16. You guys all rock! Ok, so, for future readers, here are my lessons learned here: As you would expect, converting a U64 to a DBL yields loss of precision on the fractional seconds (near millisecond/microsecond regime). As such, feeding the "Seconds to Date/Time Function" a DBL input will result in loss of precision on the fractional seconds output The LabVIEW "timestamp" data structure consume 16 bytes of memory, and can maintain precision at the nanosecond regime so long as I typecast the structure correctly. (Cool! I always assumed that the timestamp structure was a DBL under the hood.) The Seconds to Date/Time function can accept either a UINT64 or a TIMESTAMP as an input. This yields a lossless (less lossy?) calculation. It might even be possible that the UINT64 input option is a completely lossless calculation since there is no floating point math involved (maybe...) After a bunch of unit testing and poking, I've decided to implement @infinitenothing's solution with one small tweak. screenshot: The small tweak here is that I convert the remainder directly to microseconds as opposed to converting to seconds and then adding to the output of the Date/Time function. This yields slightly better data. Thanks again everyone. I was banging my head against a wall for a few hours last week on this.
  17. Hey guys! I have a problem that is giving me a headache. Kudos to anyone with any suggestions. I have a small subvi that needs to do the following: input = (UINT64) nanoseconds since the start of the LabVIEW time epoch output = (cluster) timestamp expressed as: (INT16) Julian day, (UINT32) milliseconds since start of the day, (UINT16) microseconds since start of the day. Now, I could indeed just use the LabVIEW seconds to Date/Time VI. However, this VI gets very lossy near the fractional second regime. (It is using a DBL after all.) I've tried to correct for this by doing the sub-second math myself. See my current attempt: However, this solution still has a bad edge case. Try the following inputs: 1528210282999999871 1528210282999999872 This shows that the "seconds" output of the LabVIEW seconds to Date/time function rolls over unexpectedly (I assume due to the lossy-ness of the function.) Does anyone have any suggestions? I could write this seconds to Date/time code from scratch myself, but I'm unfamiliar with the annoying calculation for determining number of days since the start of the LabVIEW epoch. Thoughts? Suggestions? Thanks! LV timestamp to SUN timestamp.vi
  18. Hey guys! I recently upgraded an application used across my company from LV2012 SP1 to LV2017. (woot woot!) The #1 complaint (and this is a bit silly really) is that LV2017 changed a characteristic of user input to numeric controls displaying relative time. More specifically, take a look at the attached VI/screenshot. In LV2012, a user is able to double-click the numeric input field (highlighting all test) and then entering a number. If the display format was set to :<:M:%S>t, then this input is recognized as a desired number of minutes. Thus, entering "2" yields a value of 120 to the control. Fantastic! However, in LV2017, if a user highlights all text and then enters a number.... then no change is applied to the numeric value. This input is rejected. Is there any mechanism for enabling the LV2012 mechanic for highlighting all text and entering a value? Thanks! numeric.vi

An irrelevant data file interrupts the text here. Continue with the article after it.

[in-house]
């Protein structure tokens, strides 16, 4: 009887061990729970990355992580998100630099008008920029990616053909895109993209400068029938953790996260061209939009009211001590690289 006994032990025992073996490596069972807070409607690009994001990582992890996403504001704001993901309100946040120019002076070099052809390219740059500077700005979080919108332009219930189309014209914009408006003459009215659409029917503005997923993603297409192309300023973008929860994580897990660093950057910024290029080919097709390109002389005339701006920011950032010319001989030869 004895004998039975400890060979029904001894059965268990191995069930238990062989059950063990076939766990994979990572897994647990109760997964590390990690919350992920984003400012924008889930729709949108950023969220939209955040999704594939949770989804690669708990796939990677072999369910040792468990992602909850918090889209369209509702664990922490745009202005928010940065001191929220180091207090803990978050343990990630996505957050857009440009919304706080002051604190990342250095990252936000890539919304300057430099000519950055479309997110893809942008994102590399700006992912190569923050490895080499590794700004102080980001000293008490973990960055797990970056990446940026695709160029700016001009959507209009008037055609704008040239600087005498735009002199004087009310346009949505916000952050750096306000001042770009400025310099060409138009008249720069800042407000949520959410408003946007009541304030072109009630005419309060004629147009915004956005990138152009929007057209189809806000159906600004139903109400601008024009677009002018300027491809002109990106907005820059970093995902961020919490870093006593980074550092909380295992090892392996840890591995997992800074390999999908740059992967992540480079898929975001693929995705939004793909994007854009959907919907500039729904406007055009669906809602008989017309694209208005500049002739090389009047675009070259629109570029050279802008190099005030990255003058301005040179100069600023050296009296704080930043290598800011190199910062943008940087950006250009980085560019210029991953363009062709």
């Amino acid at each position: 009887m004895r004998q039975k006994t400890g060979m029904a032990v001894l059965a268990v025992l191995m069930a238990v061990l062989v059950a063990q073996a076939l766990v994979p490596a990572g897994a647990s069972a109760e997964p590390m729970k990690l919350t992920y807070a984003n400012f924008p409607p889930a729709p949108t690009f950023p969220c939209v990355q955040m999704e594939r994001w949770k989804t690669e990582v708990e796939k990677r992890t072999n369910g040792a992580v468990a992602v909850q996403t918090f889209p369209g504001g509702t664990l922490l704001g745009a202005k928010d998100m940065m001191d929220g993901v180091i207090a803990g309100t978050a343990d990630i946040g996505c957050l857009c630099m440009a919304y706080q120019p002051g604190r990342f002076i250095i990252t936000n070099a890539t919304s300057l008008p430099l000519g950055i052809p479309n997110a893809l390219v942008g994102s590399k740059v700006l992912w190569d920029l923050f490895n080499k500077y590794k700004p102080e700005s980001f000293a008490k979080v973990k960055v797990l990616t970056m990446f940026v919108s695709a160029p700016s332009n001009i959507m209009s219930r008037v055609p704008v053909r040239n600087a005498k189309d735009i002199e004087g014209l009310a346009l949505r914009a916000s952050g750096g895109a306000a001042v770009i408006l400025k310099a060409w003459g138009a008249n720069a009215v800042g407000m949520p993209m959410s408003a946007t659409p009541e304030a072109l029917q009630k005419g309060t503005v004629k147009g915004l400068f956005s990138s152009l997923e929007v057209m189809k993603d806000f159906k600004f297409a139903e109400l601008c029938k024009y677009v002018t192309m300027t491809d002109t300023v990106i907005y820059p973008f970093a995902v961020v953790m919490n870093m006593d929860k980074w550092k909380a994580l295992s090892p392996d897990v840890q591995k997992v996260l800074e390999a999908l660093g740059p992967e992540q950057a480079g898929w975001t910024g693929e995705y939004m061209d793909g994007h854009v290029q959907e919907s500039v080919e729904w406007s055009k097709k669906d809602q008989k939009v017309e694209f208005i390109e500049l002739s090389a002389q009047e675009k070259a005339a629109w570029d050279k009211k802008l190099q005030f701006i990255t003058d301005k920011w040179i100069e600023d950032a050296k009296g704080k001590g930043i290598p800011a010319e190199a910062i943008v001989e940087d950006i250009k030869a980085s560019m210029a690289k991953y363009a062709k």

19. Ok, I've cross-posted to the NI forums: https://forums.ni.com/t5/LabVIEW/mouse-scroll-array-indicators-bug-LAVA-x-post/td-p/3730630 I linked the LAVA forum there as well. (Not sure of etiquette here) thanks!
  20. Hello everyone! I've noticed a behavior in LabVIEW that has me a bit puzzled, and I wanted to know what you guys think. (See attachments) I'm currently working in LabVIEW 2017. As the image points out, I am able to use my mouse wheel to scroll control arrays. However, whenever I mouse-wheel over an array indicator.... the indicator goes to index=0. Is this intended behavior? Since I like to be able to mouse-wheel on arrays in GUIs, I am finding myself creating control arrays... setting to a disabled state... and then updating the controls via property node so that I can effectively have an indicator that has mouse-wheel scrolling capability. Thoughts? Thanks! mousescroll.vi
  21. Smith, thank you for your answer and for linking these pages. I found them very helpful.
  22. Tortoise SVN with command line tools installed. This lets me call SVN from the LabVIEW system exec, which I use for various applications
  23. Hey guys! So, I've installed LabVIEW 2017 and I'm starting to play around with it. Malleable VIs are cool! (No more giant OpenG toolkits where there are 10 instances of the same VI for multiple datatypes.) Another cool thing that I've observed is that the example "sort 2D Array" function can support a scalar and an array input for index. Upon further digging, there appears to be an interesting disable structure that intelligently selects the upstream input that yields non-broken code. Does anyone have more information about this structure? Is this related to the experimental structure that Hooovah talked about in his Xnodes presentation at NI week? I'm just curious if this is stable... and if I can start using it... and it there is any documentation on it that would tell me how to use it.
  24. Hi Hooovah! I suppose that I've lurked long enough; maybe I should post something. So, hello! I just got back from NI week --> this was my 2nd time attending. I bought you a beer at the LAVA BBQ. (That means I get Kudos, right? How does this internet thing work?) The advanced users track brought me back to the conference again this year. What a great group of people I have a degree in aerospace engineering with no formal software engineering education. I sorta taught myself LabVIEW in college for various projects. I've been working pretty heavily in LabVIEW during the last 4 years. I was at SpaceX for a bit, and now I'm at Blue Origin. I don't post very much simply because I don't have the time. Work keeps me busy, even when at a full sprint. When I jump on the forums, it usually because I've run into a limitation of LabVIEW, and am looking for a workaround. If I don't find an acceptable workaround in 20 minutes, I will usually move on with a different solution. I don't have the time to post a questions and collect further feedback or to contribute on a discussion. I wish that I could share more code with the community, but most of what I do is work related... and cannot be shared. Nonetheless, I do have one project from college that I've posted online. It's pretty old now, and I've come a long way since then, but maybe it's a project worth sharing in this thread. Enjoy!: Link Anyways, I'll try to post more and participate in discussions. You guys rock, cya at NI Week next year! -Brent
×
×
  • Create New...

Important Information

By using this site, you agree to our Terms of Use.